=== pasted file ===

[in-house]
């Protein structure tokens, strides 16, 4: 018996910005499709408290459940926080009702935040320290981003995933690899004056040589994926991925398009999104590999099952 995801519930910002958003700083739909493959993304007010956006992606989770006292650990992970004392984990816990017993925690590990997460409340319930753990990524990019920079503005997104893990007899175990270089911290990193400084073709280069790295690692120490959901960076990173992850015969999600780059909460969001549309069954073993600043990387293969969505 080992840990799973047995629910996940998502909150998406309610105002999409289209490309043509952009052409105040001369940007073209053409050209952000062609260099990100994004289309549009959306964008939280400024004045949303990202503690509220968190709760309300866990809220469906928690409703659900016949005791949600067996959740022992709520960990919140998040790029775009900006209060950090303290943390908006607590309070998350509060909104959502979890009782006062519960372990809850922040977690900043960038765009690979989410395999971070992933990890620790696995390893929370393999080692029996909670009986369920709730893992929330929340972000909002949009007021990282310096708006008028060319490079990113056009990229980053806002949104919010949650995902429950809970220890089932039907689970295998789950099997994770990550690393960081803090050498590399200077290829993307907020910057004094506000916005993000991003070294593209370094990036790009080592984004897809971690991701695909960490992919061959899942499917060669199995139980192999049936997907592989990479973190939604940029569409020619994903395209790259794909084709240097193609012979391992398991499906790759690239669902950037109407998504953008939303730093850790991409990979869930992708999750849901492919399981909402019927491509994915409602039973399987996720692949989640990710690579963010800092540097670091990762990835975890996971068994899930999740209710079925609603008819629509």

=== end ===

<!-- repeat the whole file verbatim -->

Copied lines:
[in-house]
């Protein structure tokens, strides 16, 4: 018996910005499709408290459940926080009702935040320290981003995933690899004056040589994926991925398009999104590999099952 995801519930910002958003700083739909493959993304007010956006992606989770006292650990992970004392984990816990017993925690590990997460409340319930753990990524990019920079503005997104893990007899175990270089911290990193400084073709280069790295690692120490959901960076990173992850015969999600780059909460969001549309069954073993600043990387293969969505 080992840990799973047995629910996940998502909150998406309610105002999409289209490309043509952009052409105040001369940007073209053409050209952000062609260099990100994004289309549009959306964008939280400024004045949303990202503690509220968190709760309300866990809220469906928690409703659900016949005791949600067996959740022992709520960990919140998040790029775009900006209060950090303290943390908006607590309070998350509060909104959502979890009782006062519960372990809850922040977690900043960038765009690979989410395999971070992933990890620790696995390893929370393999080692029996909670009986369920709730893992929330929340972000909002949009007021990282310096708006008028060319490079990113056009990229980053806002949104919010949650995902429950809970220890089932039907689970295998789950099997994770990550690393960081803090050498590399200077290829993307907020910057004094506000916005993000991003070294593209370094990036790009080592984004897809971690991701695909960490992919061959899942499917060669199995139980192999049936997907592989990479973190939604940029569409020619994903395209790259794909084709240097193609012979391992398991499906790759690239669902950037109407998504953008939303730093850790991409990979869930992708999750849901492919399981909402019927491509994915409602039973399987996720692949989640990710690579963010800092540097670091990762990835975890996971068994899930999740209710079925609603008819629509």